• I know loads of immigrants personally. Just my weekly gaming group includes 1st and 2nd generation immigrants from Venezuela, Iran, Israel, Russia and the Netherlands. My nearest neighbours include people from Turkey, Poland, Finland, Pakistan and Serbia.
  • My next-door neighbours are a housing unit for single Middle-eastern male refugees who have been given asylum and are learning Swedish. They are not causing any trouble. (Nor for that matter is the housing unit for autism-spectrum youth next door to them.)
  • I have met a lot of Middle-eastern and Central Asian refugees, even had a few over for lunch, and they seem like nice people.
  • About 1% of old-timey Swedes get convicted for crimes. About 2% of immigrants in Sweden get convicted for crimes. Two much stronger predictors for crime are being male and being poor, but even among poor men in Sweden, the vast majority are honest.
  • Immigrants buy stuff, pay taxes, start companies and create jobs. Many even arrive with university degrees for which Sweden pays nothing.
  • Immigration, crucially, counteracts Sweden’s Japan-like tendency to a process of demographic collapse. Regardless of ethnic origin, living in Sweden causes people to make babies at way below the replacement rate.
  • I enjoy the cultural diversity that 60 years of high-volume immigration has given to Swedish society.
  • Any problems that immigration causes Sweden, in addition to the important positives listed above, pale when compared to the problems that cause people to migrate. I am a cosmopolitan humanist. I don’t think suffering is OK as long as it stays outside the Swedish border.

Viking Imagery Contested On Pizza Box

pizza
Eslöv, home of the Viking pizza

A buddy & colleague of mine took this picture in an Eslöv pizza place, commenting drily that it’s a fine example of how the cultural heritage can be used. We’ve got Thor’s hammer, we’ve got two cartoon Vikings, we’ve got Swedish flags, and note the three yellow crowns on a blue background: the arms of the Kingdom of Sweden, a strong nationalist statement.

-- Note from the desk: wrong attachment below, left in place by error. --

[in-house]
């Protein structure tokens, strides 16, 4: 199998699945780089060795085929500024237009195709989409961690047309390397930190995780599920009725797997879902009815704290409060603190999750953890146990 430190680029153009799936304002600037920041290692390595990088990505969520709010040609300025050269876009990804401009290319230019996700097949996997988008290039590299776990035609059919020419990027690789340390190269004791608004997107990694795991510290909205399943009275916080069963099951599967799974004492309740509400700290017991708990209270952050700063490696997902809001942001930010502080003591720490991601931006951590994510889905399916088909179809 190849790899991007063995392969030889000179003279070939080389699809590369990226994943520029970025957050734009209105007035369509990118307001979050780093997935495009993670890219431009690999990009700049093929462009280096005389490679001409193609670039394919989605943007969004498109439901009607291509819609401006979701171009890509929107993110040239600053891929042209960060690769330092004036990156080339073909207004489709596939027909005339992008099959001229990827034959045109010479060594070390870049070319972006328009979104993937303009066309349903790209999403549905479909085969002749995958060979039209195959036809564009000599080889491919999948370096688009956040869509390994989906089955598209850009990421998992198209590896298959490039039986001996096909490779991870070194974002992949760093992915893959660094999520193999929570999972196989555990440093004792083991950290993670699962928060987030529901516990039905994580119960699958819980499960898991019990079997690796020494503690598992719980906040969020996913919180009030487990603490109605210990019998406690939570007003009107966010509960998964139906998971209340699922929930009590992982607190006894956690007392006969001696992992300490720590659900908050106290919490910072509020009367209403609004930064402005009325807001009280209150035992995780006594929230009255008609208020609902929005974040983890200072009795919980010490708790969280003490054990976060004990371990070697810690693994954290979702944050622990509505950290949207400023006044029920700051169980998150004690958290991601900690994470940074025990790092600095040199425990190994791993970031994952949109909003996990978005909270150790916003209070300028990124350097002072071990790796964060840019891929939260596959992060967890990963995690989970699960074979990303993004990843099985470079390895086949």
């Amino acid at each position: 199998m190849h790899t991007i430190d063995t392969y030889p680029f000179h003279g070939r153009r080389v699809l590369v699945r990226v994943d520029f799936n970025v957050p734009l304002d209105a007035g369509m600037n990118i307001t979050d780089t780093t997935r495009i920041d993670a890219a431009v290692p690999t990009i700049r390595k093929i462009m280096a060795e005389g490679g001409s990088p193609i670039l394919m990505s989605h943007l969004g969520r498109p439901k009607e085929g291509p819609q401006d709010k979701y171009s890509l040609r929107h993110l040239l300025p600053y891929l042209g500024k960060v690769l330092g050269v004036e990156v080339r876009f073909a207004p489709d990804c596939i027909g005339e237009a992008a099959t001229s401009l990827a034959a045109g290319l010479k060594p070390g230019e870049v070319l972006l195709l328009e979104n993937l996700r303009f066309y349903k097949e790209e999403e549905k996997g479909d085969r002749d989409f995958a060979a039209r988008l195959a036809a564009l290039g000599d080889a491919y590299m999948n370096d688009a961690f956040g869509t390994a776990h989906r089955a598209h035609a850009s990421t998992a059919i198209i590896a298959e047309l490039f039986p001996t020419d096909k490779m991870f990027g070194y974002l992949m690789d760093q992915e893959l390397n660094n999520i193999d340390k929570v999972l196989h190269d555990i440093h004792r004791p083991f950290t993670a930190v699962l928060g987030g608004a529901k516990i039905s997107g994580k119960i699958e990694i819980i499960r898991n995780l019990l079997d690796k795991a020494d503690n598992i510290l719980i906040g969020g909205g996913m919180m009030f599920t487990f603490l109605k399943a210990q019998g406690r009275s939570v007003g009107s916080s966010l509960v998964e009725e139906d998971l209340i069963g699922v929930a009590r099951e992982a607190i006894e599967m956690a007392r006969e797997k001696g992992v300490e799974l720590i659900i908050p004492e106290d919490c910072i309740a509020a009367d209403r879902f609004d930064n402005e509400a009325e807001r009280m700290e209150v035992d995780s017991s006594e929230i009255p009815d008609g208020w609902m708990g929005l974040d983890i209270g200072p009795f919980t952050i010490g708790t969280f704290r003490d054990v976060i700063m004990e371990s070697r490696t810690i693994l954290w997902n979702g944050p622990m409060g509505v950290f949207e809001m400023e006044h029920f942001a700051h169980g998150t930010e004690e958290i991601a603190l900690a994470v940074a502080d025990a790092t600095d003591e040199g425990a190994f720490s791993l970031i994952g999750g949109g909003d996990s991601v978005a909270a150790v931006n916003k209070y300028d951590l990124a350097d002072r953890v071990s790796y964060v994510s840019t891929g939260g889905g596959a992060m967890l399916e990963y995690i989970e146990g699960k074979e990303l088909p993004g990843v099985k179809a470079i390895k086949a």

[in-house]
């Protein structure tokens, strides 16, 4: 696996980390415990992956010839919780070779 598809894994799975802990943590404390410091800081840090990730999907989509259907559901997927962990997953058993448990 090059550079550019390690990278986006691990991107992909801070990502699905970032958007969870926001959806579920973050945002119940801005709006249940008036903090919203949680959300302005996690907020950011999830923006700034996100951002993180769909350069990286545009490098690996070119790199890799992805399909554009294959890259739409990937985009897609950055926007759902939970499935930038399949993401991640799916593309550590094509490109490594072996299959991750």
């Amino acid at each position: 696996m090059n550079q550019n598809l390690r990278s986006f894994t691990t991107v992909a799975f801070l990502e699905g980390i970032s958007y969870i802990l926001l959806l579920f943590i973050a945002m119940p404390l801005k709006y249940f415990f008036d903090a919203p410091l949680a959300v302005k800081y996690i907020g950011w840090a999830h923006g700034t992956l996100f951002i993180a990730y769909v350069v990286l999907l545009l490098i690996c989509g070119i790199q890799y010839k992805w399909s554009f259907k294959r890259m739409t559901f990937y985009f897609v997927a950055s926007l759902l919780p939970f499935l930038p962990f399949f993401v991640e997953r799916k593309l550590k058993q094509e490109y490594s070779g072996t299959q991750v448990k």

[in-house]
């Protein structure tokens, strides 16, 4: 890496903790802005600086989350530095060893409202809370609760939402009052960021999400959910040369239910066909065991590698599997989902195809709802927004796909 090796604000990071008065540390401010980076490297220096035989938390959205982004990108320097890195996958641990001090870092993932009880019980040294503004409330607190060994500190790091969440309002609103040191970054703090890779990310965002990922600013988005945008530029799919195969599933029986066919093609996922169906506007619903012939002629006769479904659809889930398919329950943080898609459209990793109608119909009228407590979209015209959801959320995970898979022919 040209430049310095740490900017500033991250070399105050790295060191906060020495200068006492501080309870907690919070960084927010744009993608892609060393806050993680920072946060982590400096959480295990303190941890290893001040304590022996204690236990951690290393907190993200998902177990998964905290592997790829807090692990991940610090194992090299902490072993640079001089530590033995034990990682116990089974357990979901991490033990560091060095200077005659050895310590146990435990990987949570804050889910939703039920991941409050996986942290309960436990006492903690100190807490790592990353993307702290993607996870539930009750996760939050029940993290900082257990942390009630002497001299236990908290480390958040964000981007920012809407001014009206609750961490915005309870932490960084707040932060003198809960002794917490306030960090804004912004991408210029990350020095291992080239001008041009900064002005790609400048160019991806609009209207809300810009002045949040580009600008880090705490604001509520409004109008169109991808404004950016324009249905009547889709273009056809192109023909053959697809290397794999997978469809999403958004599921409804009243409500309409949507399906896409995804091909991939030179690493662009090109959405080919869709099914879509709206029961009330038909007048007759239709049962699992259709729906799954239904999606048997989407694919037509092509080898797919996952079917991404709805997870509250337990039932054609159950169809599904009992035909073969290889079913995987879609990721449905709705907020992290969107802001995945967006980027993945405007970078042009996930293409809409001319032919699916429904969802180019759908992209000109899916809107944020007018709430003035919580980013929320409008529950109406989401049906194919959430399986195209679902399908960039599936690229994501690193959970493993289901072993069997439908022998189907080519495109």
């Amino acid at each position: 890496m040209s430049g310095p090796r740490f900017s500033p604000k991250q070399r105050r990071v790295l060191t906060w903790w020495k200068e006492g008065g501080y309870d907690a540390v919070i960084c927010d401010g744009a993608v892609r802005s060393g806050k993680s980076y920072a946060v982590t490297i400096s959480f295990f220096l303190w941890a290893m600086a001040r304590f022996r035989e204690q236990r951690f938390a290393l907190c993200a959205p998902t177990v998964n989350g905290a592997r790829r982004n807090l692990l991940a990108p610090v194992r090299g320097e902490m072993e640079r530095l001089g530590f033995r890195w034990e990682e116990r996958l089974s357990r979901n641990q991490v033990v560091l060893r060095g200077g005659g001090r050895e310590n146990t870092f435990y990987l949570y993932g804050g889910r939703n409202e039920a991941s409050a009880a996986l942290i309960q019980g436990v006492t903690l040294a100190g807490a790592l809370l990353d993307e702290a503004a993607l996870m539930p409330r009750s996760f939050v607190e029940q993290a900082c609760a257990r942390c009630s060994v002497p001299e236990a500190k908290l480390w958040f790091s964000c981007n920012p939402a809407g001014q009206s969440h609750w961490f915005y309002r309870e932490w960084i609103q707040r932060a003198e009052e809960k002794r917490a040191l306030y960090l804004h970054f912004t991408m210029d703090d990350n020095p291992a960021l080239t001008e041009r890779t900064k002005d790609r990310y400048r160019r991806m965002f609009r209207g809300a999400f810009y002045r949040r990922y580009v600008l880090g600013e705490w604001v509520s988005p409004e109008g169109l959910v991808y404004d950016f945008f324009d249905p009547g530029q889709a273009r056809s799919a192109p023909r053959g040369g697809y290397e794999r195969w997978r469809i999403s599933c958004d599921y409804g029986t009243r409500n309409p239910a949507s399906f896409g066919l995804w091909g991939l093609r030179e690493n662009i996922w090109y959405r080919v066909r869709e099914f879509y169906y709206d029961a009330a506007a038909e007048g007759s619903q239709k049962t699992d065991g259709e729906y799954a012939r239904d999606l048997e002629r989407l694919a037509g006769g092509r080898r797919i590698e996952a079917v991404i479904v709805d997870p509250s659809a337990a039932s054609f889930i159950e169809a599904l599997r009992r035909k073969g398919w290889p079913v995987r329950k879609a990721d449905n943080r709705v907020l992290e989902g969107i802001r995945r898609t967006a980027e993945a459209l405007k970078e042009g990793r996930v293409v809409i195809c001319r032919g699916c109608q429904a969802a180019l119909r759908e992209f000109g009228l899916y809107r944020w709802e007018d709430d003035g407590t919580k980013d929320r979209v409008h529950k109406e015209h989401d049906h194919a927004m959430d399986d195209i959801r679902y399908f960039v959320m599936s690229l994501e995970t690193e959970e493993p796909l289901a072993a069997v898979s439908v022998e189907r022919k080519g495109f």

Rural Eslöv municipality is one of the anti-immigration Swedish Hate Party’s strongholds, with 22% of the vote in the last election. Vikings and Scandinavian Paganism are of course much beloved by the extreme Right, and stylewise the logo’s design is straight out of white supremacy iconography.

But, but, but. Naples’ priceless gift to world cuisine, the pizza, was completely unknown in Sweden before the 1960s. And Pizzeria Viking, as is the rule with Swedish pizza places, is owned and staffed by non-Italian immigrants. The proprietor Idris Husein is from Mardin in Turkish Kurdistan, not far from Diyarbakır. Mr. Husein and his family has been running restaurants in Sweden för 20 years. And when I look at their company logo, I get the feeling that they have a both a fine sense of humour and a keen eye for political imagery.

A Fee For Metal Detector Permits Would Be Highly Damaging

From 2014 on, Swedish metal detectorists have had to report all finds datable to before 1850 to the authorities. I have recently shown in a note in Fornvännen that this rule came about by mistake, and that it has broken the County Archaeologist system. It takes hours for a county heritage administrator to process one metal detector permit. It also takes only a few hours for a detectorist to find a copper coin from the 1840s, which voids her/his permit for that site. S/he then applies for a new permit, which means that the pile of unprocessed permit applications on each administrator’s desk grows exponentially.